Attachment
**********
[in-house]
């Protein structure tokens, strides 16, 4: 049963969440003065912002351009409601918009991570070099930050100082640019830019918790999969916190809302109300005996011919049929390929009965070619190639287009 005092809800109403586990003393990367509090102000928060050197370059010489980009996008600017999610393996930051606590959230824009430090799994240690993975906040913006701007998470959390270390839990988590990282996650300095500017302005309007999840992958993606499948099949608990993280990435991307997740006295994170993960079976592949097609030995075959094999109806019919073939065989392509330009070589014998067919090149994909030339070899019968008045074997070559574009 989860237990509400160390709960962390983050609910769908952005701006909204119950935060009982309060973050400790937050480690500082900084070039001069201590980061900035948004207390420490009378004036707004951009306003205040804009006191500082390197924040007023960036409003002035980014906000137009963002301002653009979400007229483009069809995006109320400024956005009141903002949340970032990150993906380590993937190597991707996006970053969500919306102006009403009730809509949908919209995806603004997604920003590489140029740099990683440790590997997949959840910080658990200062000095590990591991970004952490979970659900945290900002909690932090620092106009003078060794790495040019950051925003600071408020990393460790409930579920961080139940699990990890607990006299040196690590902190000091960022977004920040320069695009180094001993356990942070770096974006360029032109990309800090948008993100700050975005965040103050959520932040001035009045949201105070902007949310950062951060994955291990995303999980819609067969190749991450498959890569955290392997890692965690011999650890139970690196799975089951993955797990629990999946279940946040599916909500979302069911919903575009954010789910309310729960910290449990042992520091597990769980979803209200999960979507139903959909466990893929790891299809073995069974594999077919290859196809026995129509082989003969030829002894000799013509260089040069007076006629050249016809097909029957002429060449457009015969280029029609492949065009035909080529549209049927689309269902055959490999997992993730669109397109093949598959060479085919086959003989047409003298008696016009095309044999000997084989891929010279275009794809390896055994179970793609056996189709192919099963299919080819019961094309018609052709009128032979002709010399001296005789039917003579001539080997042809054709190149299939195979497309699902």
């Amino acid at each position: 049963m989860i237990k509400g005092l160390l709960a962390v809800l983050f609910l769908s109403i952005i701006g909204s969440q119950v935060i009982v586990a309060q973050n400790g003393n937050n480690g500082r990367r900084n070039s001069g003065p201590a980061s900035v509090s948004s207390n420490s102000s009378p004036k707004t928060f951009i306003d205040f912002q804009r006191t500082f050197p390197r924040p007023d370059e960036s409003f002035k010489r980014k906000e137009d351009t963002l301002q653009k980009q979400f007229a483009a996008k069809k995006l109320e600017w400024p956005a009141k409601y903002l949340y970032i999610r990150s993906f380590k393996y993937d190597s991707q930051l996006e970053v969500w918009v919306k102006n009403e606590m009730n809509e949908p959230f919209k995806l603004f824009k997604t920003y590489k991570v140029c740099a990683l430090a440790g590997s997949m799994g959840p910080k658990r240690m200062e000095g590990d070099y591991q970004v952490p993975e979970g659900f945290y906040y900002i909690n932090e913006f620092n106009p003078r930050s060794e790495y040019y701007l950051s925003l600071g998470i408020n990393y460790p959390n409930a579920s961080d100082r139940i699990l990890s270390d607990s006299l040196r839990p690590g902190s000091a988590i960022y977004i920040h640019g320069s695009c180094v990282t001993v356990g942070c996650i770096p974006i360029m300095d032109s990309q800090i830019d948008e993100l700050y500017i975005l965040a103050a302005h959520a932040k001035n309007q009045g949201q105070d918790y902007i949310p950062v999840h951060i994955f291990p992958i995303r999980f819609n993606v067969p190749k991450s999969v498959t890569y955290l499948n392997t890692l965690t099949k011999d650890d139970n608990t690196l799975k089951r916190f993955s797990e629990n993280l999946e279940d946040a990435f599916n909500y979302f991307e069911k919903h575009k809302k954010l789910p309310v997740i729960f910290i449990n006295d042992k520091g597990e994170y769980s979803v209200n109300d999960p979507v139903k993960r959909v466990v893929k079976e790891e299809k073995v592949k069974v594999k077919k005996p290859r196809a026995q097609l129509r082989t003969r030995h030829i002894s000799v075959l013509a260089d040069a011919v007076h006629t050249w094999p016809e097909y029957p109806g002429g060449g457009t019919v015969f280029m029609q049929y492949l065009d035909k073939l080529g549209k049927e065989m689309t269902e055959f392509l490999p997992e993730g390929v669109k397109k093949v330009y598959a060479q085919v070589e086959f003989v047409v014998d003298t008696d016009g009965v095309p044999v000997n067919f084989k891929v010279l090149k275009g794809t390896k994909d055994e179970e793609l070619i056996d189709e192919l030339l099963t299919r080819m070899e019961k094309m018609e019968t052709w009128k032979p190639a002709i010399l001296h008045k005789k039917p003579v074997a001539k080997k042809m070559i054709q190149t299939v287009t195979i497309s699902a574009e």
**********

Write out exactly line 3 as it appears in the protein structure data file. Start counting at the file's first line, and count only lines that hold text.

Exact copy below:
């Amino acid at each position: 049963m989860i237990k509400g005092l160390l709960a962390v809800l983050f609910l769908s109403i952005i701006g909204s969440q119950v935060i009982v586990a309060q973050n400790g003393n937050n480690g500082r990367r900084n070039s001069g003065p201590a980061s900035v509090s948004s207390n420490s102000s009378p004036k707004t928060f951009i306003d205040f912002q804009r006191t500082f050197p390197r924040p007023d370059e960036s409003f002035k010489r980014k906000e137009d351009t963002l301002q653009k980009q979400f007229a483009a996008k069809k995006l109320e600017w400024p956005a009141k409601y903002l949340y970032i999610r990150s993906f380590k393996y993937d190597s991707q930051l996006e970053v969500w918009v919306k102006n009403e606590m009730n809509e949908p959230f919209k995806l603004f824009k997604t920003y590489k991570v140029c740099a990683l430090a440790g590997s997949m799994g959840p910080k658990r240690m200062e000095g590990d070099y591991q970004v952490p993975e979970g659900f945290y906040y900002i909690n932090e913006f620092n106009p003078r930050s060794e790495y040019y701007l950051s925003l600071g998470i408020n990393y460790p959390n409930a579920s961080d100082r139940i699990l990890s270390d607990s006299l040196r839990p690590g902190s000091a988590i960022y977004i920040h640019g320069s695009c180094v990282t001993v356990g942070c996650i770096p974006i360029m300095d032109s990309q800090i830019d948008e993100l700050y500017i975005l965040a103050a302005h959520a932040k001035n309007q009045g949201q105070d918790y902007i949310p950062v999840h951060i994955f291990p992958i995303r999980f819609n993606v067969p190749k991450s999969v498959t890569y955290l499948n392997t890692l965690t099949k011999d650890d139970n608990t690196l799975k089951r916190f993955s797990e629990n993280l999946e279940d946040a990435f599916n909500y979302f991307e069911k919903h575009k809302k954010l789910p309310v997740i729960f910290i449990n006295d042992k520091g597990e994170y769980s979803v209200n109300d999960p979507v139903k993960r959909v466990v893929k079976e790891e299809k073995v592949k069974v594999k077919k005996p290859r196809a026995q097609l129509r082989t003969r030995h030829i002894s000799v075959l013509a260089d040069a011919v007076h006629t050249w094999p016809e097909y029957p109806g002429g060449g457009t019919v015969f280029m029609q049929y492949l065009d035909k073939l080529g549209k049927e065989m689309t269902e055959f392509l490999p997992e993730g390929v669109k397109k093949v330009y598959a060479q085919v070589e086959f003989v047409v014998d003298t008696d016009g009965v095309p044999v000997n067919f084989k891929v010279l090149k275009g794809t390896k994909d055994e179970e793609l070619i056996d189709e192919l030339l099963t299919r080819m070899e019961k094309m018609e019968t052709w009128k032979p190639a002709i010399l001296h008045k005789k039917p003579v074997a001539k080997k042809m070559i054709q190149t299939v287009t195979i497309s699902a574009e």